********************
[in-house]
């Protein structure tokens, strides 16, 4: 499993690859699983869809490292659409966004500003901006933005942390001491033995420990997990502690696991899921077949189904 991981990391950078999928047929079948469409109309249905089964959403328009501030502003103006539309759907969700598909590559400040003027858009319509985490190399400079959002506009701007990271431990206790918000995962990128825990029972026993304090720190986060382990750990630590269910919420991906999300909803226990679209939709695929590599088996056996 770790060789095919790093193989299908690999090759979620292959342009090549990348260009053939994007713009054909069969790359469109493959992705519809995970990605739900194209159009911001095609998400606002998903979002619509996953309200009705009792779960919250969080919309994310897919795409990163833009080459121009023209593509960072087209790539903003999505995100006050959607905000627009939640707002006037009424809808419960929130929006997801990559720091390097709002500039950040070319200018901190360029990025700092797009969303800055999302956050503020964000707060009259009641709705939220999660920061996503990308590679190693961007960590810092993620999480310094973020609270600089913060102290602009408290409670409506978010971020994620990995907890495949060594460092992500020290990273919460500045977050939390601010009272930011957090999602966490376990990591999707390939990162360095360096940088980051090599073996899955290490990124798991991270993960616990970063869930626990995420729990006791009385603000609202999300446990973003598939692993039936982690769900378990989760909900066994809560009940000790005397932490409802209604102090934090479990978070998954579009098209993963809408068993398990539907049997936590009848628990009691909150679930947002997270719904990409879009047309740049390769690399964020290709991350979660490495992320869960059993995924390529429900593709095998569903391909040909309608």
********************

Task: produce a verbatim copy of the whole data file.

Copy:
[in-house]
């Protein structure tokens, strides 16, 4: 499993690859699983869809490292659409966004500003901006933005942390001491033995420990997990502690696991899921077949189904 991981990391950078999928047929079948469409109309249905089964959403328009501030502003103006539309759907969700598909590559400040003027858009319509985490190399400079959002506009701007990271431990206790918000995962990128825990029972026993304090720190986060382990750990630590269910919420991906999300909803226990679209939709695929590599088996056996 770790060789095919790093193989299908690999090759979620292959342009090549990348260009053939994007713009054909069969790359469109493959992705519809995970990605739900194209159009911001095609998400606002998903979002619509996953309200009705009792779960919250969080919309994310897919795409990163833009080459121009023209593509960072087209790539903003999505995100006050959607905000627009939640707002006037009424809808419960929130929006997801990559720091390097709002500039950040070319200018901190360029990025700092797009969303800055999302956050503020964000707060009259009641709705939220999660920061996503990308590679190693961007960590810092993620999480310094973020609270600089913060102290602009408290409670409506978010971020994620990995907890495949060594460092992500020290990273919460500045977050939390601010009272930011957090999602966490376990990591999707390939990162360095360096940088980051090599073996899955290490990124798991991270993960616990970063869930626990995420729990006791009385603000609202999300446990973003598939692993039936982690769900378990989760909900066994809560009940000790005397932490409802209604102090934090479990978070998954579009098209993963809408068993398990539907049997936590009848628990009691909150679930947002997270719904990409879009047309740049390769690399964020290709991350979660490495992320869960059993995924390529429900593709095998569903391909040909309608």